"Shaw's got a tough match with Josh Sorum in first round," Ray said. "Sorum is no pushover. He's a solid kid. Shaw's first two matches could be very tough."
149 - Senior Dustyn Azure finds himself in one of the toughest weight classes in the tournament. He will open with Lewis Settle in the first round, which should be a win. Still, Azure has the No. 3, 6, 7 and 8 wrestlers on his side of the bracket.
"It's the toughest weight division in the tournament," Ray said. "There are so many solid individuals. Dustyn is going to have to wrestle exceptionally well."
157 - Northern places two wrestlers in this division. Senior and defending champ Stryder Davis is the overwhelming favorite, having spent the entire season at No. 1. Teammate sophomore Dale Seley will have his work cut out for him with a very tough draw.
Davis has a bye into the second round where he will most likely face Brian Seibel of Southern Oregon. He could face fifth-ranked Billy James in the semifinals.
Seley will face John Wilcox in the first round and most likely see a good wrestler in Rich Vigorito in the second round.
"I'm not really worried about Stryder," Ray said. "He knows what he has to do to win. Seley has a tough match with Vigorito. I'm pretty worried about that match."
165 - Junior Aaron Jensen has definite All-American aspirations after a solid regular season. He will get a bye in the first round and face Antonio Duarte of Dakota Wesleyan. Jensen's first test could be against No. 1-ranked Leister Bowling in the semifinals.
"Jensen's sitting good," Ray said. "He should be seeing Bowling in the semifinals. And there is no reason he can't beat him. I believe he can; he just has to believe it. He needs to be confident in his abilities."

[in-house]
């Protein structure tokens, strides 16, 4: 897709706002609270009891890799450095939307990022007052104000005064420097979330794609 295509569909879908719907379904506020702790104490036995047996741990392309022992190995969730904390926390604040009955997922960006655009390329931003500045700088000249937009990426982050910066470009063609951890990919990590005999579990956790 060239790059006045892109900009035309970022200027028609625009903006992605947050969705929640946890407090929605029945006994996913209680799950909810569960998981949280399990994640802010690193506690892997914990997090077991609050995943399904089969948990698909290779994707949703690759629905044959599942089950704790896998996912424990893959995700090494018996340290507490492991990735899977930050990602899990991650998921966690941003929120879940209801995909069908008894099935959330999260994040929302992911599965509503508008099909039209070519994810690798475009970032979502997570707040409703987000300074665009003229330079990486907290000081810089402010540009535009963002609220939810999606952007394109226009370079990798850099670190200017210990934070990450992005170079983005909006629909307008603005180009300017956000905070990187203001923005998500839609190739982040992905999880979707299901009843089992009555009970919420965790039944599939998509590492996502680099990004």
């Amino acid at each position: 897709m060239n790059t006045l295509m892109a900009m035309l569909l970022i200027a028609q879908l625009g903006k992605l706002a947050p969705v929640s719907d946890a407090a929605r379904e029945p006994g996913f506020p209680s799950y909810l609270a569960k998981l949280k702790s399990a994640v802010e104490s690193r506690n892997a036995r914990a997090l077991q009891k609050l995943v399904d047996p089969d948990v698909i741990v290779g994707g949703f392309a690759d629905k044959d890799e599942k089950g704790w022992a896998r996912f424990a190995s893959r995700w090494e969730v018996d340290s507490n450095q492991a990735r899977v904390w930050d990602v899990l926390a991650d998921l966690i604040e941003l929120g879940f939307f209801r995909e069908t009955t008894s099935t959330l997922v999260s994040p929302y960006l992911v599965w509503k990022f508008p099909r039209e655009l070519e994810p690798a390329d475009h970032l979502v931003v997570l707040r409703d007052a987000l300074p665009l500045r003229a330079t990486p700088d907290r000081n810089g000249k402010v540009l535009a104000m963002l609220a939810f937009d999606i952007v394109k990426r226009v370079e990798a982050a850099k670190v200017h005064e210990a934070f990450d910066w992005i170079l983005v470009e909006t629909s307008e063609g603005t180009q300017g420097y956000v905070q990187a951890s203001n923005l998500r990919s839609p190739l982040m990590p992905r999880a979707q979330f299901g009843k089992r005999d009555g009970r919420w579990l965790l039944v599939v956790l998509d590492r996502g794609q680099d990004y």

174 - Northern will also double up in this weight as sophomore David Waters and junior Ryan Mattingly will go for the Lights. Waters was an All-American last year at 184 and he will face the guy he beat to earn that honor, James Bunch of Lindenwood, in the second round. Mattingly will most likely face Todd Allen of Cumberland in the second round.
"They are both capable of scoring points for us," Ray said.
184 - The Lights have two wrestlers at this weight as senior Jesse Juarez and freshman Brian Fritchman will compete. Juarez is a definite favorite to win the title in this division. He will face Webster Farris of Dana College in the second round. Fritchman will face fifth-ranked Blair Alderman of Dana College.
"There is no question Jesse has the talent to win the title," Ray said. "He has to learn to fight and scrap. He's going to probably see David O'Brien, which will be a tough match.
"Fritchman has a tough match to start with, but I think he will be much more comfortable at this weight."
HWT - Junior Chase Gormley finds himself in a very tough heavyweight division. Gormley has a bye in the first round and should face No. 1-ranked Roger Miller in the semifinals. Gormley lost to Miller 5-3 earlier in the season. For Gormley, it will take a solid weekend to win a national title.
"The heavyweight division always has some tough individuals," Ray said. "But this year there are at least 10 or 12 good wrestlers. Chase is going to have to wrestle well."